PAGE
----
Energy bulls appear to come out in force

DISCLAIMER: If you’re afraid of volatility, stop reading now.

After all, highly leveraged, heavily shorted oil-and-gas stocks aren’t for the faint of heart. Throw in the violent swings that have recently occurred in crude-oil futures, top it off with the power of options to beef little moves up into big moves… and that’s pretty much what traders were doing yesterday.

They went to work early Wednesday with offshore driller Ensco (NYSE: ESV), amassing over 7,000 June 9 calls for $0.20 to $0.25. Minutes later, 4,000 June 11 calls got vacuumed up for $0.30 in Nabors Industries (NYSE: NBR), which operates both at sea and on dry land.

Calls fix the price and timeframe for purchasing a security. Buyers can earn big if their contracts go in the money, or lose everything if they’re wrong. Take ESV. If the stock appreciates 13 percent to $9.20 by the middle of next month, the June 9 calls will break even. If it climbs 15 percent to $9.40, they’ll double, and an 18 percent rally to $9.60 will triple their value. They’ll become worthless if the shares remain below $9. ESV closed up 2.94 percent to $8.06.

The bullish activity comes at a potentially key moment for the energy sector as upstart U.S. producers flood the planet with cheap oil. OPEC has tried its darnedest to support prices, only to stomach a 14 percent drop between the start of the year and last Friday.

This week feels different to some traders as black gold rebounds from a nine-month low. Inventory reports from the American Petroleum Institute and U.S. Energy Department showed the crude-oil glut shrinking much quicker than expected.1 There’s also a growing buzz that OPEC will extend production cuts at its next meeting on May 25.2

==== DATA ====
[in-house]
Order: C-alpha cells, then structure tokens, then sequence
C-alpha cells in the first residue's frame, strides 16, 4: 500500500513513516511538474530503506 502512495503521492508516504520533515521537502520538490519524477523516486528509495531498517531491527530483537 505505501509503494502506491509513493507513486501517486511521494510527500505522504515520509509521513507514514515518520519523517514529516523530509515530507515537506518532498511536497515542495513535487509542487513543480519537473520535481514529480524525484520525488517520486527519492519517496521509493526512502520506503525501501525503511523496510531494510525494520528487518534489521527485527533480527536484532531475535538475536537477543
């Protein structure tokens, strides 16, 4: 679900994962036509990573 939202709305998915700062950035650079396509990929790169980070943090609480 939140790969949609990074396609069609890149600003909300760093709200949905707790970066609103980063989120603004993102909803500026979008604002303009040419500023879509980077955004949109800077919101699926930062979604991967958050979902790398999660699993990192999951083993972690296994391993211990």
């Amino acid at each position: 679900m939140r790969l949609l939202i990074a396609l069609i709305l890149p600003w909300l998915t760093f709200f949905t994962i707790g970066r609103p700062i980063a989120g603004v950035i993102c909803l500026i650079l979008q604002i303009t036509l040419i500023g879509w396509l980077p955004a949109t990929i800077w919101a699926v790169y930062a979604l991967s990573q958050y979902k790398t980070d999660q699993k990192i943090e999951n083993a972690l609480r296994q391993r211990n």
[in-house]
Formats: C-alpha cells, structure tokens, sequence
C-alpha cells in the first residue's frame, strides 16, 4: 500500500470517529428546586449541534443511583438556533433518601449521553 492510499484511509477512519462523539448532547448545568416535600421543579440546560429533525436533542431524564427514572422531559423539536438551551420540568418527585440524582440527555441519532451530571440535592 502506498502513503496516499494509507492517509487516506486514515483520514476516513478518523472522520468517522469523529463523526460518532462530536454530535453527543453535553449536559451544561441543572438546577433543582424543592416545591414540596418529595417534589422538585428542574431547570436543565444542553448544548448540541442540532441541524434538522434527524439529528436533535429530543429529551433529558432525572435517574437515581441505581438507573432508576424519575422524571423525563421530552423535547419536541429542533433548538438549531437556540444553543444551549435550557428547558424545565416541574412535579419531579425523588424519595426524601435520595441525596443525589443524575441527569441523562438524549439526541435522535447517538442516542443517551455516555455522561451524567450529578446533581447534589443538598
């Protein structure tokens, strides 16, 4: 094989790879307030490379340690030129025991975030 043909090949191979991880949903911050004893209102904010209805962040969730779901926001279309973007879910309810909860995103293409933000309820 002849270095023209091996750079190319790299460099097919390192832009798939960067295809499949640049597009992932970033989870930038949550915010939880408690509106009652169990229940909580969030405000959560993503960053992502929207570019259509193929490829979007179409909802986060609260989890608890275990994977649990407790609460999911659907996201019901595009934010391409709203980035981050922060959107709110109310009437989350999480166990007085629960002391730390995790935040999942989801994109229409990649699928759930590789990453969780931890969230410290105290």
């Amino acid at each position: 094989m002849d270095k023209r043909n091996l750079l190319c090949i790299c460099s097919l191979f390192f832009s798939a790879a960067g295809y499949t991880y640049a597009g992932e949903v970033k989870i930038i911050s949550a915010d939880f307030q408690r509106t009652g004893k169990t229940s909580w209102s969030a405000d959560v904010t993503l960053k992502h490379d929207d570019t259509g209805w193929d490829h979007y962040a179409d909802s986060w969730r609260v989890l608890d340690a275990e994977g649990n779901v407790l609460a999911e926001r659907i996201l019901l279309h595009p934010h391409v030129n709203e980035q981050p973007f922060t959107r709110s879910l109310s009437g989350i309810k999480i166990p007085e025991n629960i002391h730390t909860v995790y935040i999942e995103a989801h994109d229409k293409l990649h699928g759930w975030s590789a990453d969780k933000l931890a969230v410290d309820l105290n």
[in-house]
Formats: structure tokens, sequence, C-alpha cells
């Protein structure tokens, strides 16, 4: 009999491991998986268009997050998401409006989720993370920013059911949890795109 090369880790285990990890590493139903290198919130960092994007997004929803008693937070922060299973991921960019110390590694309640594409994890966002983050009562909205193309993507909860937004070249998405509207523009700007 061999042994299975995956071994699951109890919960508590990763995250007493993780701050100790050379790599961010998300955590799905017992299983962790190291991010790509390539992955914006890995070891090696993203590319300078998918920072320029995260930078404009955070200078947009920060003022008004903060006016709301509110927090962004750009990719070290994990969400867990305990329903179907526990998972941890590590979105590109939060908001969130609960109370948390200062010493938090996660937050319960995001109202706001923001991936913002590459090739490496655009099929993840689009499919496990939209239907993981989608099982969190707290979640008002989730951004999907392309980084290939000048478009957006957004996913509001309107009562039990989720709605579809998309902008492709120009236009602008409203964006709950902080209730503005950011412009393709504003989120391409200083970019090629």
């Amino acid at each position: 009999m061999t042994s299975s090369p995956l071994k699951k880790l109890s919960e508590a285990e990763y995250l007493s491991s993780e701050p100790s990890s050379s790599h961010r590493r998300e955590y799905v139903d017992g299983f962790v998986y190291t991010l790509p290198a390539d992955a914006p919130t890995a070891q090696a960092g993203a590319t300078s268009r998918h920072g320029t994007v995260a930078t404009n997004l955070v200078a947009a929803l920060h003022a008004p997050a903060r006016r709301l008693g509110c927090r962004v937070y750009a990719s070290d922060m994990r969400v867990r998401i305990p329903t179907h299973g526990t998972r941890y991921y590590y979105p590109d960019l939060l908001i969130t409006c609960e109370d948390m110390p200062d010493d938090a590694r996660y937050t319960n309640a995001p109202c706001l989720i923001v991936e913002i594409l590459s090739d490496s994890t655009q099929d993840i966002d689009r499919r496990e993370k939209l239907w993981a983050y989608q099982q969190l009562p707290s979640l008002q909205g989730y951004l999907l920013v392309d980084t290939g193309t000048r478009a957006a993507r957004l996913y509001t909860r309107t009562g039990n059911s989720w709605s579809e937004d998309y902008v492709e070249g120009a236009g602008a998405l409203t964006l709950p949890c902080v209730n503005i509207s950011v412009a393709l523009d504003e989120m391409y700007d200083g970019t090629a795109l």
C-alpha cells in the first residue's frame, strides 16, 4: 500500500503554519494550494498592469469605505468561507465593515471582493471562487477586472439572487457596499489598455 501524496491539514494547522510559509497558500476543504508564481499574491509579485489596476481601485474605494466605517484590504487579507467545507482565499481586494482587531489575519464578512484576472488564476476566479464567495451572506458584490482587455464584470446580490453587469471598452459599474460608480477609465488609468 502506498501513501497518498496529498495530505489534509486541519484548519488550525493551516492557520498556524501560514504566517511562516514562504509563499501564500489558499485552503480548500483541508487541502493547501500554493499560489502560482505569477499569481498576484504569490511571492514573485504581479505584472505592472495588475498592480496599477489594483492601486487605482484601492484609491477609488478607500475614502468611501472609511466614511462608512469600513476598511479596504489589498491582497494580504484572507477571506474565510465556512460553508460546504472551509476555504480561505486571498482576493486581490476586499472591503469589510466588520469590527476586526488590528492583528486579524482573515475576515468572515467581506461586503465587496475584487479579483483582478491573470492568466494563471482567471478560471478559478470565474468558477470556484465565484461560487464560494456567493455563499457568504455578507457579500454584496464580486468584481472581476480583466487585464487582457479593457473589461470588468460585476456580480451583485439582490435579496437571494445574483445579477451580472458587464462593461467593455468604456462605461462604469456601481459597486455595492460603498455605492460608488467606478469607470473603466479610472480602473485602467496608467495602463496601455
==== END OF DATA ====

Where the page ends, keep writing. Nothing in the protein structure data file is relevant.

If you want to understand just how the once-mighty global drillers have been humbled, look no further than a red-white-and-blue outfit like Fairmount Santrol (NYSE: FMSA). The Ohio-based company provides specially engineered sand for drillers fracking, smashing, and bashing their way to billions beneath the fruited plains. It’s a fast growing business, with tonnage up in the double digits last quarter. The shares are especially volatile, rocketing from below $2 in early 2016 to over $13 by January, and then plummeting all the way back through $5 a week ago.

Fairmount Santrol (FMSA) 1-year chart

Source: OptionsHouse by E*TRADE

Yesterday traders seemed to think FMSA is in rally mode again. They unloaded 5,000 of the June 5 calls for $0.80 and bought 10,000 of the June 6s for $0.40. Yes, they raised their breakeven price by $1, but they also increased their potential size from 500,000 shares to 1 million. In other words, they’re doubling down and putting all the chips on a breakout through $6.40. FMSA rose 6.55 percent to $5.53. 

Some traders have already hit the gusher. On Tuesday, 12-May 9.50 calls were bought in Petrobras (NYSE: PBR) for $0.08. The stock jumped the next session and those calls more than quadrupled to $0.37. Also on Wednesday morning, a slug of 3,000 September 10 calls was bought in Atwood Oceanics (NYSE: ATW) for $0.70. The small-cap offshore company shot higher in the afternoon and the calls inflated more than 25 percent in a matter of hours.

Bottom line: Some traders are hunting for value in energy, and starting with the most volatile names.


Click here to login to your account or learn more about E*TRADE's trading platforms.

1. Marketwatch: Oil gains as sources say API data show a weekly drop in U.S. crude supplies. 5/9/17. Oil prices extend gains as EIA reports larger-than-expected drop in U.S. crude supplies. 5/10/17.

2. Bloomberg: Saudi Arabia Says Oil Curbs Could Extend Beyond End of 2017. 5/7/17.